Saturday, 20 July 2013


 Vancouver City Hall is about to embark on a new adventure: the Bike Share program. An administrative report is to be presented on July 23rd. The report recommends that a company named Alta Bicycle Share, Inc. be the owner, operator, and financier of the Vancouver Public Bike Share  system.

The City will contribute  up to $6 million to Alta in potential foregone parking revenue. The report says that Legal services advised on the contract and business structure throughout this project.

I hope they release the legal opinion.

This matter is governed by Sections 203,  204 and 206  of the Vancouver Charter which deal with powers of Council relating to businesses. Section 204 deals with authorized expenditures. None of these sections seem to  authorize anything like what is proposed. That is not to say that it could not possibly be done. It just is that if it is legal, a battalion of city lawyers must have spent a lot of time getting around the,"no ones above the law" thing.  If they are grasping at straws, s. 206 of the Vancouver Charter might help:  (j) any organization deemed by the Council to be contributing to the culture, beautification, health, or welfare of the city;

Other municipalities in B.C. are governed by the Local Government Act and the Community Charter. Section 25 of the Community Charter prohibits municipal councils from providing any “grant benefit, advantage or other form of assistance to a business unless expressly authorized under this or another Act”. S. 182 of the Local Government Act, has a similar provision.

One reader has described the process as "the blind leading the sycophantic." That seems to be an apt description of everything this gang does. A June 2012 power point presentation from the Deputy Manager is found at  The word "Legal" is listed under the heading "Risk Themes".  That is it. Helmets are also listed as a risk to the program. Paradoxically, a risk to the program is seen  as a trade off against the risk to the head.

It has been held that if a Council has received a legal opinion that an expenditure is unauthorized the Councillors may be personally liable.

Bloomberg Business Week supports the New York version of the  program but doubts it will make money.


The article notes that in France, the program is run by the French outdoor-advertising group JCDecaux, the world’s largest operator of urban bike-sharing systems. Decaux runs such programs in 66 cities worldwide, including Paris,***Decaux, though, has never made money from its bike-share programs. It operates them as part of broader contracts with city governments that allow Decaux–whose main business is outdoor advertising—to place ads on bus shelters, kiosks, and elsewhere. The money comes not from the rentals, but from the advertising. The economic model is to finance the bicycle service through urban advertising.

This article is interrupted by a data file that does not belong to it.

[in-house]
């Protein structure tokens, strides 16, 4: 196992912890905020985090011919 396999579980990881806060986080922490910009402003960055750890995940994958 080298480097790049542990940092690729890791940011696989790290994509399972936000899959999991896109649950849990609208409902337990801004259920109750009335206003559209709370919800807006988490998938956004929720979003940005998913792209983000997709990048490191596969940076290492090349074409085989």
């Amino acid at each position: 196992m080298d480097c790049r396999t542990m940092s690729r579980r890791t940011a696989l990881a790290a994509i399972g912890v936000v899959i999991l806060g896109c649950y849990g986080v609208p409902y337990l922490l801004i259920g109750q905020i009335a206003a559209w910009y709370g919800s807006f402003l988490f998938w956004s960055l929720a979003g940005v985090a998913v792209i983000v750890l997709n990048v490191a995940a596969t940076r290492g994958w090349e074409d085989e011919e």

While on the topics of transportation, health, safety and infrastructure, did you know that the elevators in both Vancouver General Hospital and Saint Pauls Hospital don't work? A story in the Sun in the last couple of weeks said that patients were trapped in Vancouver General's elevators and the fire department had to help get them out.

In St Pauls 4 out of 8 elevators do not work. I have been told that they have had trouble getting funds to make repairs. Delays can be life threatening.

Although the City is not suppose to give assistance to business, it is given specific power to help hospitals. Section 206 of the Vancouver Charter provides:

206. (1) The Council may, by resolution passed by not less than two-thirds of all its members, provide for the making of money grants to ***(f) the Vancouver General Hospital or any other hospital which in the opinion of Council provides similar services;

We are all only young twice. If they could just get the patients in acute care who are young for the second time to ride bikes, the City would find the money.


  1. Although Gregor and his band of bicycle ideologues apparently don't see this as a "Grey Point", an aside is that if people have to provide helmets to satisfy present laws, and those laws are enforced, the whole thing will flop not fly!

    I do own and ride a bicycle by the way.


    1. Thanks Jim. I know that a foolish consistency is said to be the hobgoblin of small minds, but claiming that changes to Pt Grey Road is a justifiable safety measure, but wearing a helmet is not, is exactly what I would expect from perennial adolescent brats.